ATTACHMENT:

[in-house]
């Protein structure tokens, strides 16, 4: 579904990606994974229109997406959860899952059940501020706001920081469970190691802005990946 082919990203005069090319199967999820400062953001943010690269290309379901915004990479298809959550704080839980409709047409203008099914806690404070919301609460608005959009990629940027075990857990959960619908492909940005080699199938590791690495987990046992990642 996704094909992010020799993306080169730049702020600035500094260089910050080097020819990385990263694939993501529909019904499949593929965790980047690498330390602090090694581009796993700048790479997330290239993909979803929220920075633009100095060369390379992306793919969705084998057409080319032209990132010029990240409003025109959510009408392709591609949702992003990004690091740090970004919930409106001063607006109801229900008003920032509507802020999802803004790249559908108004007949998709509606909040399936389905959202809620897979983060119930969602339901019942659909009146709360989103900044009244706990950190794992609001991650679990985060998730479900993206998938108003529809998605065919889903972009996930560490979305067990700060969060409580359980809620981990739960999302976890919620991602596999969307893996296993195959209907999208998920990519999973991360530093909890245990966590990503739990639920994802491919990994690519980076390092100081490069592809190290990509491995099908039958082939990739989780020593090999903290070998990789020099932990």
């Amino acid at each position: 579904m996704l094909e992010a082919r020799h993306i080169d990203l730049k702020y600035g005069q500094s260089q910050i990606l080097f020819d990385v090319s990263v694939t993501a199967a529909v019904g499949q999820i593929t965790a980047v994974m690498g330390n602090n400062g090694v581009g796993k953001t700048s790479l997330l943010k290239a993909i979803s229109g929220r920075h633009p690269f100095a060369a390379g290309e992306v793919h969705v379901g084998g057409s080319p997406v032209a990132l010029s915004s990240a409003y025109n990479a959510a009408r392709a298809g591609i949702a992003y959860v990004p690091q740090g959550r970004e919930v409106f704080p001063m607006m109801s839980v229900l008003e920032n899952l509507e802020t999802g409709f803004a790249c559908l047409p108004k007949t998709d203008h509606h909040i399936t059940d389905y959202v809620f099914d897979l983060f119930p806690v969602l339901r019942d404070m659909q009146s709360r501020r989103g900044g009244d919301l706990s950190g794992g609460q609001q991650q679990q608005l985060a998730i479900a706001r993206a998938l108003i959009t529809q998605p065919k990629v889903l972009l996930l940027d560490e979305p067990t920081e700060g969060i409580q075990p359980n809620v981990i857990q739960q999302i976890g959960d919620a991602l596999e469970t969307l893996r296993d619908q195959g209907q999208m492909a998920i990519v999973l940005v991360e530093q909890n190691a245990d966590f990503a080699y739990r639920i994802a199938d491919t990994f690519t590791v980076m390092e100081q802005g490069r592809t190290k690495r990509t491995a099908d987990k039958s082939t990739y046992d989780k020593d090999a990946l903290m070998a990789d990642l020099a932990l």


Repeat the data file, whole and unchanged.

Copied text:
[in-house]
């Protein structure tokens, strides 16, 4: 579904990606994974229109997406959860899952059940501020706001920081469970190691802005990946 082919990203005069090319199967999820400062953001943010690269290309379901915004990479298809959550704080839980409709047409203008099914806690404070919301609460608005959009990629940027075990857990959960619908492909940005080699199938590791690495987990046992990642 996704094909992010020799993306080169730049702020600035500094260089910050080097020819990385990263694939993501529909019904499949593929965790980047690498330390602090090694581009796993700048790479997330290239993909979803929220920075633009100095060369390379992306793919969705084998057409080319032209990132010029990240409003025109959510009408392709591609949702992003990004690091740090970004919930409106001063607006109801229900008003920032509507802020999802803004790249559908108004007949998709509606909040399936389905959202809620897979983060119930969602339901019942659909009146709360989103900044009244706990950190794992609001991650679990985060998730479900993206998938108003529809998605065919889903972009996930560490979305067990700060969060409580359980809620981990739960999302976890919620991602596999969307893996296993195959209907999208998920990519999973991360530093909890245990966590990503739990639920994802491919990994690519980076390092100081490069592809190290990509491995099908039958082939990739989780020593090999903290070998990789020099932990």
């Amino acid at each position: 579904m996704l094909e992010a082919r020799h993306i080169d990203l730049k702020y600035g005069q500094s260089q910050i990606l080097f020819d990385v090319s990263v694939t993501a199967a529909v019904g499949q999820i593929t965790a980047v994974m690498g330390n602090n400062g090694v581009g796993k953001t700048s790479l997330l943010k290239a993909i979803s229109g929220r920075h633009p690269f100095a060369a390379g290309e992306v793919h969705v379901g084998g057409s080319p997406v032209a990132l010029s915004s990240a409003y025109n990479a959510a009408r392709a298809g591609i949702a992003y959860v990004p690091q740090g959550r970004e919930v409106f704080p001063m607006m109801s839980v229900l008003e920032n899952l509507e802020t999802g409709f803004a790249c559908l047409p108004k007949t998709d203008h509606h909040i399936t059940d389905y959202v809620f099914d897979l983060f119930p806690v969602l339901r019942d404070m659909q009146s709360r501020r989103g900044g009244d919301l706990s950190g794992g609460q609001q991650q679990q608005l985060a998730i479900a706001r993206a998938l108003i959009t529809q998605p065919k990629v889903l972009l996930l940027d560490e979305p067990t920081e700060g969060i409580q075990p359980n809620v981990i857990q739960q999302i976890g959960d919620a991602l596999e469970t969307l893996r296993d619908q195959g209907q999208m492909a998920i990519v999973l940005v991360e530093q909890n190691a245990d966590f990503a080699y739990r639920i994802a199938d491919t990994f690519t590791v980076m390092e100081q802005g490069r592809t190290k690495r990509t491995a099908d987990k039958s082939t990739y046992d989780k020593d090999a990946l903290m070998a990789d990642l020099a932990l």